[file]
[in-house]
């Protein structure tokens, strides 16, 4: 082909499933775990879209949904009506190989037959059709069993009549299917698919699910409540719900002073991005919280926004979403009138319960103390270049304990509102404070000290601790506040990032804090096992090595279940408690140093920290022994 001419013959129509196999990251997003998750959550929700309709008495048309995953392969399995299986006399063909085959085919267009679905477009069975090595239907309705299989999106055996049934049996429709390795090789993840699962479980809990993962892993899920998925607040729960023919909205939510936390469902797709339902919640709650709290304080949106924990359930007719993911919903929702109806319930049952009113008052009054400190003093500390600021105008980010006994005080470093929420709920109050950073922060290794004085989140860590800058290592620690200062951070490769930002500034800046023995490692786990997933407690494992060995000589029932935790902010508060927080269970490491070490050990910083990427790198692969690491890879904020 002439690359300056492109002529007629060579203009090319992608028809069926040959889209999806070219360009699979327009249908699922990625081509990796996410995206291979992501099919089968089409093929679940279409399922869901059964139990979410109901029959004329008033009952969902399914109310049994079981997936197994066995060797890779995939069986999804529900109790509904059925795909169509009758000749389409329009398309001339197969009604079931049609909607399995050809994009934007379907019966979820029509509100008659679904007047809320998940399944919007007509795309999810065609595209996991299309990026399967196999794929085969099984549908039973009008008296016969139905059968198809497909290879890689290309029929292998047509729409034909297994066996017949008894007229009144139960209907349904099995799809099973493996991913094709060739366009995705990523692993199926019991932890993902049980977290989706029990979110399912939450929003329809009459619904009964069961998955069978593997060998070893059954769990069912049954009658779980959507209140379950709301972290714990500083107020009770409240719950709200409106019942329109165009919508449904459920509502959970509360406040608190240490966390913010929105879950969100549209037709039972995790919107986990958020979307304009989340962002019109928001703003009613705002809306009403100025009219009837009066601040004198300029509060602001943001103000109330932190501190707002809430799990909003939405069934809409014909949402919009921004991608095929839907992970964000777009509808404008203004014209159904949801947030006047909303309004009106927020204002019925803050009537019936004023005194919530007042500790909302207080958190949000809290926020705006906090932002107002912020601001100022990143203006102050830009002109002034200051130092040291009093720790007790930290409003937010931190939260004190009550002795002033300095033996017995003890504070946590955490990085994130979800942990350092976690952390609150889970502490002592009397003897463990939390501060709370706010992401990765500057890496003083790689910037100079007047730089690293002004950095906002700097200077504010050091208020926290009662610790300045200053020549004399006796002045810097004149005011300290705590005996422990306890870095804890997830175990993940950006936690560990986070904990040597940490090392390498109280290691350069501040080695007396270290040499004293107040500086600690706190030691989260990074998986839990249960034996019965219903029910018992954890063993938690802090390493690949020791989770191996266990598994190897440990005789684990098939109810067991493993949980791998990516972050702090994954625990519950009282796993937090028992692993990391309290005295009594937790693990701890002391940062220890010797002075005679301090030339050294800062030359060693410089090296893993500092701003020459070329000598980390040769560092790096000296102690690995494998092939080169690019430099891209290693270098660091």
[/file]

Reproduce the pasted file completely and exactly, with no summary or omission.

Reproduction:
[in-house]
């Protein structure tokens, strides 16, 4: 082909499933775990879209949904009506190989037959059709069993009549299917698919699910409540719900002073991005919280926004979403009138319960103390270049304990509102404070000290601790506040990032804090096992090595279940408690140093920290022994 001419013959129509196999990251997003998750959550929700309709008495048309995953392969399995299986006399063909085959085919267009679905477009069975090595239907309705299989999106055996049934049996429709390795090789993840699962479980809990993962892993899920998925607040729960023919909205939510936390469902797709339902919640709650709290304080949106924990359930007719993911919903929702109806319930049952009113008052009054400190003093500390600021105008980010006994005080470093929420709920109050950073922060290794004085989140860590800058290592620690200062951070490769930002500034800046023995490692786990997933407690494992060995000589029932935790902010508060927080269970490491070490050990910083990427790198692969690491890879904020 002439690359300056492109002529007629060579203009090319992608028809069926040959889209999806070219360009699979327009249908699922990625081509990796996410995206291979992501099919089968089409093929679940279409399922869901059964139990979410109901029959004329008033009952969902399914109310049994079981997936197994066995060797890779995939069986999804529900109790509904059925795909169509009758000749389409329009398309001339197969009604079931049609909607399995050809994009934007379907019966979820029509509100008659679904007047809320998940399944919007007509795309999810065609595209996991299309990026399967196999794929085969099984549908039973009008008296016969139905059968198809497909290879890689290309029929292998047509729409034909297994066996017949008894007229009144139960209907349904099995799809099973493996991913094709060739366009995705990523692993199926019991932890993902049980977290989706029990979110399912939450929003329809009459619904009964069961998955069978593997060998070893059954769990069912049954009658779980959507209140379950709301972290714990500083107020009770409240719950709200409106019942329109165009919508449904459920509502959970509360406040608190240490966390913010929105879950969100549209037709039972995790919107986990958020979307304009989340962002019109928001703003009613705002809306009403100025009219009837009066601040004198300029509060602001943001103000109330932190501190707002809430799990909003939405069934809409014909949402919009921004991608095929839907992970964000777009509808404008203004014209159904949801947030006047909303309004009106927020204002019925803050009537019936004023005194919530007042500790909302207080958190949000809290926020705006906090932002107002912020601001100022990143203006102050830009002109002034200051130092040291009093720790007790930290409003937010931190939260004190009550002795002033300095033996017995003890504070946590955490990085994130979800942990350092976690952390609150889970502490002592009397003897463990939390501060709370706010992401990765500057890496003083790689910037100079007047730089690293002004950095906002700097200077504010050091208020926290009662610790300045200053020549004399006796002045810097004149005011300290705590005996422990306890870095804890997830175990993940950006936690560990986070904990040597940490090392390498109280290691350069501040080695007396270290040499004293107040500086600690706190030691989260990074998986839990249960034996019965219903029910018992954890063993938690802090390493690949020791989770191996266990598994190897440990005789684990098939109810067991493993949980791998990516972050702090994954625990519950009282796993937090028992692993990391309290005295009594937790693990701890002391940062220890010797002075005679301090030339050294800062030359060693410089090296893993500092701003020459070329000598980390040769560092790096000296102690690995494998092939080169690019430099891209290693270098660091």